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heating options for barn apartment

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  • #21
    PS
    Ouch.
    I googled the Lennox, and other mini splits.
    Ow. very expensive. I see why the OP is resistant!
    * www.huntersrest.net -- Virginia hunt country's best Bed-and-Breakfast-and-Barn.

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    • #22
      Originally posted by Hunter's Rest View Post
      Bluey et al
      Where do you find that mini split?
      I have a mini Hvac gone bad in my main barn apartment (the lady's telling me) and I need to replace it or go with another plan.
      The ones I have in there (can't recall the brand) were bloody expensive (I had the same setup in the main barn and lower barn.)
      Where to look for the DeLonghi?
      I just googled that, but didn't see any prices.
      It was nice that they are also air conditioning, not just for heat.
      Here, air conditioning is very important when, like in 2012, we were over 100 for almost 4 months.

      In our barn, we have a regular all electric forced air furnace, a little one just for those two rooms and tiny half bath and it runs all winter, at 65, to keep stuff in there from freezing, at very low cost.

      Those radiant heaters seem interesting also, but I wonder if they too are expensive?

      Would like to know more about them, surely they are not all wonderful, as their web sites tell.

      Comment


      • #23
        Originally posted by mattv View Post
        Ventless wall-mount propane unit and a 40-pound propane bottle.

        Use this setup in my shop, works very well. Shop is spray-foam insulated, doesn't take much heat to get the job done though.
        I am a huge fan of foam insulation bit more expensive but a big bang for the buck. IMO building codes should be changed to make this type of insulation mandatory. I have used Icynene foam insulation water based with no out gassing.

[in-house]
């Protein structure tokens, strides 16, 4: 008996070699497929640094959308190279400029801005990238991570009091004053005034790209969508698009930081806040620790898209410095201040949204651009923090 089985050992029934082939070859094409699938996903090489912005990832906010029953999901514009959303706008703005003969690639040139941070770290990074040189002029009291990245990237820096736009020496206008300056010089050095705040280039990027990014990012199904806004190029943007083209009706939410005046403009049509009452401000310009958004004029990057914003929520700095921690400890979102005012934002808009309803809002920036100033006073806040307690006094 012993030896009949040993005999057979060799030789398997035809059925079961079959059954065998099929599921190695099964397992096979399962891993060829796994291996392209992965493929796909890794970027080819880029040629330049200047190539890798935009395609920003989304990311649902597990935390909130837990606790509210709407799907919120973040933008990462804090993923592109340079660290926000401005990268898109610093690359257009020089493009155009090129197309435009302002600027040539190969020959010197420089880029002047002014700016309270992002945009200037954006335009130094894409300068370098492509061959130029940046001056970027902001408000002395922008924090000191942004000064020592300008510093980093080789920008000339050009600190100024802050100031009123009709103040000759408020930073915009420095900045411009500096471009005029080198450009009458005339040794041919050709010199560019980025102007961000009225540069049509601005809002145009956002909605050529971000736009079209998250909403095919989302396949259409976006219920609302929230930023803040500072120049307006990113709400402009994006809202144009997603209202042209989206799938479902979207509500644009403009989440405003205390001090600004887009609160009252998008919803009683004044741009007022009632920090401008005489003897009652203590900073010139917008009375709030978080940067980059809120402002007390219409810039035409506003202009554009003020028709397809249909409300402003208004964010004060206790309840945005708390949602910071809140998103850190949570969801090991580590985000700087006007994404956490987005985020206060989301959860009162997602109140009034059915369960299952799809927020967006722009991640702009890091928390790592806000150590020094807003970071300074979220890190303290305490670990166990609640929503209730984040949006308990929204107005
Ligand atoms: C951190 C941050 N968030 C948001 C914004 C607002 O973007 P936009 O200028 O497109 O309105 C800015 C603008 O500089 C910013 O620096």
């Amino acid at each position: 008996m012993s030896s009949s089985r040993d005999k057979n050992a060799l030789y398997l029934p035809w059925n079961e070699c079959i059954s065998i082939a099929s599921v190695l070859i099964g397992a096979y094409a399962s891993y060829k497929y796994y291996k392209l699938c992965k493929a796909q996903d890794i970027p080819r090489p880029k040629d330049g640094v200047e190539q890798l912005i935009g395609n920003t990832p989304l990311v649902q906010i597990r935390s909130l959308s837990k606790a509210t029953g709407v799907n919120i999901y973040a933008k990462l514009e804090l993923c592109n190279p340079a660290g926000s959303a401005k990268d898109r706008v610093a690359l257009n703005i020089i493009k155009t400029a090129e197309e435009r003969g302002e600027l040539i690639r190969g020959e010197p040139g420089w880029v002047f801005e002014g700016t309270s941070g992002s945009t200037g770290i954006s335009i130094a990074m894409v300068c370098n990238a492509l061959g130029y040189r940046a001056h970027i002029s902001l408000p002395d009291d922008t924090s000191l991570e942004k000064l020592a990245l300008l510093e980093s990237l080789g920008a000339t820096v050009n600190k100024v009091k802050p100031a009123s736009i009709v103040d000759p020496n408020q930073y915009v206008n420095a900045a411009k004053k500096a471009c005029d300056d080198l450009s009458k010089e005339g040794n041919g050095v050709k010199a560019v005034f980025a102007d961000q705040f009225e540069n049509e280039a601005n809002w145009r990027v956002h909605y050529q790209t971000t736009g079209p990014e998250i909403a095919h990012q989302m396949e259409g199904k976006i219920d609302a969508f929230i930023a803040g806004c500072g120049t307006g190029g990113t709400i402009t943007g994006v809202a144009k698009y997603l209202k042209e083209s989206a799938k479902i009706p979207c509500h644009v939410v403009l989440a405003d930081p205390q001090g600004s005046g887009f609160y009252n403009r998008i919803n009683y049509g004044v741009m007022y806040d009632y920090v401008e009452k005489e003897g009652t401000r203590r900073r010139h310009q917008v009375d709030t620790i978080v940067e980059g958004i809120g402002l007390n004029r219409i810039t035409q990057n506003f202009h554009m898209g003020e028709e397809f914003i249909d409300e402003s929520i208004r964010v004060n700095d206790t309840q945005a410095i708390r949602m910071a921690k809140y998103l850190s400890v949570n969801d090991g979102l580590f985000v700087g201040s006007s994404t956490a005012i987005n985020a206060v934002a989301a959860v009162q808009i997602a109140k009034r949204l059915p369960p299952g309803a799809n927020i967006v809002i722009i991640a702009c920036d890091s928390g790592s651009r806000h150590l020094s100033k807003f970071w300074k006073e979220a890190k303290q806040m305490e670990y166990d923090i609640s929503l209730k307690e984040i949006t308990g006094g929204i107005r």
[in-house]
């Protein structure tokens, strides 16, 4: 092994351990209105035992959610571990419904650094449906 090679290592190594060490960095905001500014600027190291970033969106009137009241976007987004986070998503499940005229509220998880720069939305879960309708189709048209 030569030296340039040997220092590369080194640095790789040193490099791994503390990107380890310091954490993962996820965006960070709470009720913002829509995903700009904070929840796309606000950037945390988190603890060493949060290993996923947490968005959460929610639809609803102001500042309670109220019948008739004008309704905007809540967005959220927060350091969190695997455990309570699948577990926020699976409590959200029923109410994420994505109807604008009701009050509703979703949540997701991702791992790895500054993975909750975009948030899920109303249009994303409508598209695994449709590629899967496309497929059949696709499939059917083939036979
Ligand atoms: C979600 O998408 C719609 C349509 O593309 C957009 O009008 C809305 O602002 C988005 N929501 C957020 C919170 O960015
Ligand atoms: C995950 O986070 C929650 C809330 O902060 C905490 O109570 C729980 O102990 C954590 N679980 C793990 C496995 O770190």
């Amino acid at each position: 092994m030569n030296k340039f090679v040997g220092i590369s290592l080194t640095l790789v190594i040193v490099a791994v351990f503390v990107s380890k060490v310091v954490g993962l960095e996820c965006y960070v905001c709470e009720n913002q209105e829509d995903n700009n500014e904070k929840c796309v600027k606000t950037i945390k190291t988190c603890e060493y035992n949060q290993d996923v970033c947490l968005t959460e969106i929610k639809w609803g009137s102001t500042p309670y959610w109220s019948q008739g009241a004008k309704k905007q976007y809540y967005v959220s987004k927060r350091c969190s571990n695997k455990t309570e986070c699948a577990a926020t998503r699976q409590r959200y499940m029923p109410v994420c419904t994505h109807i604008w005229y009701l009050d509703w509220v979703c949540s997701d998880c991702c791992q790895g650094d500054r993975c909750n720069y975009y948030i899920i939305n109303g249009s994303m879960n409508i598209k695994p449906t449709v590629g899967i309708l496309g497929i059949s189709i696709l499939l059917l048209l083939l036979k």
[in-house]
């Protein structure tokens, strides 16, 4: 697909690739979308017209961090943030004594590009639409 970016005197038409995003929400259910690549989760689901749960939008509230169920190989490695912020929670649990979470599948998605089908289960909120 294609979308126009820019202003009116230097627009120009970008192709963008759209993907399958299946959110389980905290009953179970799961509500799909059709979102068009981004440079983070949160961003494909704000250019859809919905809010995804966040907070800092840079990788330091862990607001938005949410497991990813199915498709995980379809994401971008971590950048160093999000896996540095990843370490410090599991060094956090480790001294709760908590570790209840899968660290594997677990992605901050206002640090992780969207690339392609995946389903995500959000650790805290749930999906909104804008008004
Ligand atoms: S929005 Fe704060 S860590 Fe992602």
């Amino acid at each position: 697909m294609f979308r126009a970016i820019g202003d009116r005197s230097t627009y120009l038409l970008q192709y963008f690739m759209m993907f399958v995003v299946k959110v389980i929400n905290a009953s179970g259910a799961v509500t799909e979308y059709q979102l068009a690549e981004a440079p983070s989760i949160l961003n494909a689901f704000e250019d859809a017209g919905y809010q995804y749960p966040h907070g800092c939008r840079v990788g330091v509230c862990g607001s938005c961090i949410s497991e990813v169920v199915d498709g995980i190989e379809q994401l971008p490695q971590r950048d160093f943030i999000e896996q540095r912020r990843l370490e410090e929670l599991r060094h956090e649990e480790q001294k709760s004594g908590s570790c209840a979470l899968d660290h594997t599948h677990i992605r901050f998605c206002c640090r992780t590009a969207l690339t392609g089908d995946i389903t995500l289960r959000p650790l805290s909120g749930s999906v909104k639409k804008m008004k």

Comment


        • #24
          If you have an out side wall that you can hang a direct vent propane unit on they work really well and are very easy to install around $300-400. You will need more then a 40lb bottle to supply it. But propane is fairly cheap these days and most suppliers will do the hook up for free. They will advise on the tank size for your area based on the specs of the unit. They rent the tanks but if you are going to be using it for the long haul check into buying a used one. This is a great company out of Vermont that I have done business with.
          http://www.houseneeds.com/shop/atop/...entheaters.asp
          They carry lots of different things. State of the art to the tried and true. They are generous with their time on the phone so just tell them what you are want to accomplish, budget and they will give you different suggestions on how to go about it. They carry a number of units that others have suggested. It all comes down to how much money you have to spend. As others have said electric baseboard maybe cheap to buy and install but very expensive to operate.

          Comment


          • #25
            I second (third?) the infrared heaters. Our house is just under 1000 sq. feet, and we heat the whole thing with two of them (one would suffice if the layout wasn't wonky). They stay cool to the touch and ours have an automatic shut off if there's a power surge or outage. Their thermostats work great, too, so they'll only blow unheated air once they get the room up to temp. And they're mobile!

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            • #26
              Originally posted by Oberon13 View Post
              I second (third?) the infrared heaters. Our house is just under 1000 sq. feet, and we heat the whole thing with two of them (one would suffice if the layout wasn't wonky). They stay cool to the touch and ours have an automatic shut off if there's a power surge or outage. Their thermostats work great, too, so they'll only blow unheated air once they get the room up to temp. And they're mobile!
              Which kind and which brand, any links to those, please?

              Comment


              • #27
                http://www.homedepot.com/Heating-Ven...searchNav=true

                Comment


                • #28
                  Thanks, katarine!